All my books feature cats who don’t play major roles or talk but usually help uncover clues to the mysteries. The 4th book of my Cobble Cove series, Love on the Rocks, recently won a Certificate of Excellence from the Cat Writers’ Association and is one of several up for consideration for the coveted Muse Medallion that will be awarded in St. Louis this Saturday night.
I’m looking forward to attending another CWA conference and appearing on a panel of cat fiction authors. I’ll also be signing books at the Missouri Humane Society’s fundraiser with other CWA authors.
My bags are almost packed, and I’ve managed to gather all my cat tops, cat ears, and other cat items to bring to the event in, what else, a cat suitcase. It should be fun as well as educational with speakers, editors, sessions on a variety of topics, and networking opportunities. My only regret is having to leave my three cats at home, but I know they’ll be happy when I return with my swag bag of feline goodies from all the wonderful pet company sponsors. The 25th anniversary will definitely be something to meow about!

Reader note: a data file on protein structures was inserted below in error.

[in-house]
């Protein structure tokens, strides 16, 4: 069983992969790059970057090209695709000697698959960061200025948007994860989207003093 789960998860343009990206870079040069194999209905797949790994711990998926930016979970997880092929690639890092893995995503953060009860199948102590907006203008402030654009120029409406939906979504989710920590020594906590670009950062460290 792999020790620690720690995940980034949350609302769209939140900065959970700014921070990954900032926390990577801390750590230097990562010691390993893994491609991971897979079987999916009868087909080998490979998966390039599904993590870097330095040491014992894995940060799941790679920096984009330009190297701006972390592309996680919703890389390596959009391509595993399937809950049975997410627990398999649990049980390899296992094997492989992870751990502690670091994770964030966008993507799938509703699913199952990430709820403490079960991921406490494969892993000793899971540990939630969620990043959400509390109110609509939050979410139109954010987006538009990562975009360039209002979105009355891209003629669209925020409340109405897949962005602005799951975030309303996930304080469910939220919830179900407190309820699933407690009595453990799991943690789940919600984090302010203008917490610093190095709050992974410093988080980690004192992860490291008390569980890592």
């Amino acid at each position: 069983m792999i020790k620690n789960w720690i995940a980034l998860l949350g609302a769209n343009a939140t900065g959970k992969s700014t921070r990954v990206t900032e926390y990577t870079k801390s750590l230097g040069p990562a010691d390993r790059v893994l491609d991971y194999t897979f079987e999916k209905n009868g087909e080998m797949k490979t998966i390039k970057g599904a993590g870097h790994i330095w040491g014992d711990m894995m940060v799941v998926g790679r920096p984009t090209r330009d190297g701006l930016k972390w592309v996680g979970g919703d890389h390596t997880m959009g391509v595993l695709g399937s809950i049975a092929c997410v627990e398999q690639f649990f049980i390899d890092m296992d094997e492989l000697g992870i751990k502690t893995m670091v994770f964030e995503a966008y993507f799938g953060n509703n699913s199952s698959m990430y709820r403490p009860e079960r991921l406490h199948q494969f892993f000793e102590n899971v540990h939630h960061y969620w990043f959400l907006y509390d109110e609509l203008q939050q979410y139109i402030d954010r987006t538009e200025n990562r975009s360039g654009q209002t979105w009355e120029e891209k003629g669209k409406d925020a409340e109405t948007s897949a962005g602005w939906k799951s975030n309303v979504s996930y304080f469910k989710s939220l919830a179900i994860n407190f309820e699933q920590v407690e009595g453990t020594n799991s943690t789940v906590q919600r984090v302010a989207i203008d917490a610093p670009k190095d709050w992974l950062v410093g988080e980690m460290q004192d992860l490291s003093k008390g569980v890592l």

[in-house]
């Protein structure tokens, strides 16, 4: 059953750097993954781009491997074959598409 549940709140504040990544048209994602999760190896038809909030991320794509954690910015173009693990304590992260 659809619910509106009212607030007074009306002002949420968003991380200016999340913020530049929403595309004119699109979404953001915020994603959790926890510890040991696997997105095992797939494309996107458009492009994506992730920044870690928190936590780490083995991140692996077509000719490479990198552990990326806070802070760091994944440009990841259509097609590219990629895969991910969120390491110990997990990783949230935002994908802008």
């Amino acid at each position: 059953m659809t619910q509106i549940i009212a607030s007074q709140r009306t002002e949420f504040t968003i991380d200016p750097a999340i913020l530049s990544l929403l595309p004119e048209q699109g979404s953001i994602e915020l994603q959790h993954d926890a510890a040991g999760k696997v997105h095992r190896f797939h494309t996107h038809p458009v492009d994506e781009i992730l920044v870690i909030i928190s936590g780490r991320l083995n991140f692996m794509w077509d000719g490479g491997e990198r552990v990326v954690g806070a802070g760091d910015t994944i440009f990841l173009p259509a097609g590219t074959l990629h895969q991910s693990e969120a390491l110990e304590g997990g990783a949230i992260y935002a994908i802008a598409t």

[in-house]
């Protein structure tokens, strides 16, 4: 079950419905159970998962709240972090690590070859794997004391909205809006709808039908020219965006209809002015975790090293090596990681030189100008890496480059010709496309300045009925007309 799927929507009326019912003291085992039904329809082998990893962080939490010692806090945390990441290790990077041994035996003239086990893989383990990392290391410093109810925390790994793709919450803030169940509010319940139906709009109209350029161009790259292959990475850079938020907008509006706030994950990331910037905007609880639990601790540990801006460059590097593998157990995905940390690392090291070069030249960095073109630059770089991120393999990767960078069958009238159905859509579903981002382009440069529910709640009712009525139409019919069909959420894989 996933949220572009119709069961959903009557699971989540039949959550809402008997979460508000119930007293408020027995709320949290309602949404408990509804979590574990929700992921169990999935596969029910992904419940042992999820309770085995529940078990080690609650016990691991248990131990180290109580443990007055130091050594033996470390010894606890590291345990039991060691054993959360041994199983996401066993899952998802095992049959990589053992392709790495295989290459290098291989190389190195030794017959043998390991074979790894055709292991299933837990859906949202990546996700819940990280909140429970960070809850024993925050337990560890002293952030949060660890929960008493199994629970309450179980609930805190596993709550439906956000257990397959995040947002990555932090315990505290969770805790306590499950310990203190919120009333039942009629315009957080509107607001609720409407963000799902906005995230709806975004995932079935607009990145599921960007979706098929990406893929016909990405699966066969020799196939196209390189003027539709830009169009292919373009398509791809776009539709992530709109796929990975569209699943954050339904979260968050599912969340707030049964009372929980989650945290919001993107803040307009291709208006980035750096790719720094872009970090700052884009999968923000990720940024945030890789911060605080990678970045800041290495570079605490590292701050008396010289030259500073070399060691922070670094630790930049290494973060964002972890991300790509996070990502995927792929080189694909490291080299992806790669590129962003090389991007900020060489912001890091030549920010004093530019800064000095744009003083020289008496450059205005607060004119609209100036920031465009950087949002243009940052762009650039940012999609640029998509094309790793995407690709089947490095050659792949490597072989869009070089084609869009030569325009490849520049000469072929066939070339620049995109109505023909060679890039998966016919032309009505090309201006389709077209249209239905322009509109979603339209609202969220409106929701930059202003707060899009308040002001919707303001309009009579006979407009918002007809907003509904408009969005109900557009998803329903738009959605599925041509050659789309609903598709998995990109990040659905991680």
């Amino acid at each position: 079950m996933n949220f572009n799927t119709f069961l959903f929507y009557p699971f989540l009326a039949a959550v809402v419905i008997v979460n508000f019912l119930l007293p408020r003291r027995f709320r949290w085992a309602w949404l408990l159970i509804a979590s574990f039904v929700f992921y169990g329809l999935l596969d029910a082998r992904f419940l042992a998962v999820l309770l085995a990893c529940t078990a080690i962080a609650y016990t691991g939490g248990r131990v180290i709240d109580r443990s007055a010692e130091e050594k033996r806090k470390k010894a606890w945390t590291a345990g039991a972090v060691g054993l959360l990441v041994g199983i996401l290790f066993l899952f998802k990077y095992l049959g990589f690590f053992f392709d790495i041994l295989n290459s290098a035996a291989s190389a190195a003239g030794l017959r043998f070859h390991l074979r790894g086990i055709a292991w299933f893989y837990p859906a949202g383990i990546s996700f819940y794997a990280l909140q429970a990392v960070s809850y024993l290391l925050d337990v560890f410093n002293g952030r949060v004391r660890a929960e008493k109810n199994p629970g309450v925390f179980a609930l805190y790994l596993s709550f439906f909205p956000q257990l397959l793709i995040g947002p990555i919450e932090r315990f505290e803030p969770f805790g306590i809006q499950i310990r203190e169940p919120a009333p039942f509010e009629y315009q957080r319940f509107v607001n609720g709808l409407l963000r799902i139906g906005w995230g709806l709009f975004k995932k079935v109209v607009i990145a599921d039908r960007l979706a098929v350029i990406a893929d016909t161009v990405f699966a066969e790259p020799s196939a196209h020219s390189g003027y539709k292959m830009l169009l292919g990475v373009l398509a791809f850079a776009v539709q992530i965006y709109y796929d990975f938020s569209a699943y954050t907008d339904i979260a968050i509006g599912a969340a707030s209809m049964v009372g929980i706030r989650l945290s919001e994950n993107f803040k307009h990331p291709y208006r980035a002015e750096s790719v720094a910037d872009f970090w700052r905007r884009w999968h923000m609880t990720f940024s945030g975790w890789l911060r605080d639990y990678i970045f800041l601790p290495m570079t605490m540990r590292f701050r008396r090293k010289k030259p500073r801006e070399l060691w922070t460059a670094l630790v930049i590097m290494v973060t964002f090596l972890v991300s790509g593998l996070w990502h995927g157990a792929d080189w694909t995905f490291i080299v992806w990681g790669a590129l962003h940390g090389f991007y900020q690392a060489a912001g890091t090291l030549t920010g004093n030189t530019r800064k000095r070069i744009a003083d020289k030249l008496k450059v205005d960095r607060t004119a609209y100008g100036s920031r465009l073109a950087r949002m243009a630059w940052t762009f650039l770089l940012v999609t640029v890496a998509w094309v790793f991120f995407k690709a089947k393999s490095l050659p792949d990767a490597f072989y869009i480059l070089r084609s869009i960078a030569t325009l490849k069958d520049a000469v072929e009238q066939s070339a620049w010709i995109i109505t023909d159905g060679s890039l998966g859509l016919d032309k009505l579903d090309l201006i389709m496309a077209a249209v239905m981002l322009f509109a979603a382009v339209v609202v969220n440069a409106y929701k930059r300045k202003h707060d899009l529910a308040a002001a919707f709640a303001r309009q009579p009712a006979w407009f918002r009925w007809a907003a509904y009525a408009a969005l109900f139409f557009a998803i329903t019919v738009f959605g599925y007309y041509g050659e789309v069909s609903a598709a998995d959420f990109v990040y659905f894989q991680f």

My spring calendar is bursting with writing activity.
In April, I’ll be attending Long Island’s Local Author Fair with fellow members of LIAG (Long Island Author’s Group) and other local writing associations. This event will take place on Saturday, April 6, at the Tilles Center on the LIU/C.W. Post Campus. Admission is free, and it runs from 3 to 8 pm. There’ll be over fifty authors participating, keynote speaker, Steve Israel, panels, and book signings. I’m looking forward to a great day meeting and chatting with authors and readers. If you’re in the Long Island area, I hope you can make it.
In May, I’ll be traveling to St. Louis, Missouri for the 25th anniversary conference of the Cat Writer’s Association. I recently received a Certificate of Excellence in their annual contest for my cozy mystery, Love on the Rocks, and will be up for a special award at their banquet. I’ll also be signing books at a fundraiser for the Humane Society on Friday night, May 17. This event is open to the public and will take place at the Drury Plaza Hotel at the Arch.
Also in May, my new mystery, Sea Scope, will also be released, but it’s on pre-sale now.
Sarah Collins needs an escape. Mourning her brother’s death and the impending breakup of her marriage, she accepts an invitation to return to her childhood home in South Carolina, where her family operated an inn.